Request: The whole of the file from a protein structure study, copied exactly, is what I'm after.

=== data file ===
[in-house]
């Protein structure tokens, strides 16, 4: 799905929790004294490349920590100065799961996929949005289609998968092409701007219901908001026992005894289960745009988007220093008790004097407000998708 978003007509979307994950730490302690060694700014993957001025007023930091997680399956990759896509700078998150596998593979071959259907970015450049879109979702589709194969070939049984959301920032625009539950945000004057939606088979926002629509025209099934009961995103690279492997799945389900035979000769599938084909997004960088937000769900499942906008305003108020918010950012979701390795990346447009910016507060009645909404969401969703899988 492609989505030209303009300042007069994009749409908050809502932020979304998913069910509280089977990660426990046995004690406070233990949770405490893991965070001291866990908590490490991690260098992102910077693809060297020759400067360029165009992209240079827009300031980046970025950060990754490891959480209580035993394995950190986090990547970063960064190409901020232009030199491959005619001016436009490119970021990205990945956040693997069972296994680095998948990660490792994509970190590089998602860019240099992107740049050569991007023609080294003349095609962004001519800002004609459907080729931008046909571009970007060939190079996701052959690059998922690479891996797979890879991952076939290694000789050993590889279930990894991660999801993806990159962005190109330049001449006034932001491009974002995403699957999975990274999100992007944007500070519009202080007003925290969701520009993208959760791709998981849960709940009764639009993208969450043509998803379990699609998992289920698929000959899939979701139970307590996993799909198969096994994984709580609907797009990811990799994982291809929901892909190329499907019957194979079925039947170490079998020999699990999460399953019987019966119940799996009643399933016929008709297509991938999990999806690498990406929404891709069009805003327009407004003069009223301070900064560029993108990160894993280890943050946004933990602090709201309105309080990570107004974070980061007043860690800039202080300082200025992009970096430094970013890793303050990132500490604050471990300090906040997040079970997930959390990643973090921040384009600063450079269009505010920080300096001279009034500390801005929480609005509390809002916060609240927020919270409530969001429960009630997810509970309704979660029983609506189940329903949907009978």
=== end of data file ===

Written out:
[in-house]
């Protein structure tokens, strides 16, 4: 799905929790004294490349920590100065799961996929949005289609998968092409701007219901908001026992005894289960745009988007220093008790004097407000998708 978003007509979307994950730490302690060694700014993957001025007023930091997680399956990759896509700078998150596998593979071959259907970015450049879109979702589709194969070939049984959301920032625009539950945000004057939606088979926002629509025209099934009961995103690279492997799945389900035979000769599938084909997004960088937000769900499942906008305003108020918010950012979701390795990346447009910016507060009645909404969401969703899988 492609989505030209303009300042007069994009749409908050809502932020979304998913069910509280089977990660426990046995004690406070233990949770405490893991965070001291866990908590490490991690260098992102910077693809060297020759400067360029165009992209240079827009300031980046970025950060990754490891959480209580035993394995950190986090990547970063960064190409901020232009030199491959005619001016436009490119970021990205990945956040693997069972296994680095998948990660490792994509970190590089998602860019240099992107740049050569991007023609080294003349095609962004001519800002004609459907080729931008046909571009970007060939190079996701052959690059998922690479891996797979890879991952076939290694000789050993590889279930990894991660999801993806990159962005190109330049001449006034932001491009974002995403699957999975990274999100992007944007500070519009202080007003925290969701520009993208959760791709998981849960709940009764639009993208969450043509998803379990699609998992289920698929000959899939979701139970307590996993799909198969096994994984709580609907797009990811990799994982291809929901892909190329499907019957194979079925039947170490079998020999699990999460399953019987019966119940799996009643399933016929008709297509991938999990999806690498990406929404891709069009805003327009407004003069009223301070900064560029993108990160894993280890943050946004933990602090709201309105309080990570107004974070980061007043860690800039202080300082200025992009970096430094970013890793303050990132500490604050471990300090906040997040079970997930959390990643973090921040384009600063450079269009505010920080300096001279009034500390801005929480609005509390809002916060609240927020919270409530969001429960009630997810509970309704979660029983609506189940329903949907009978």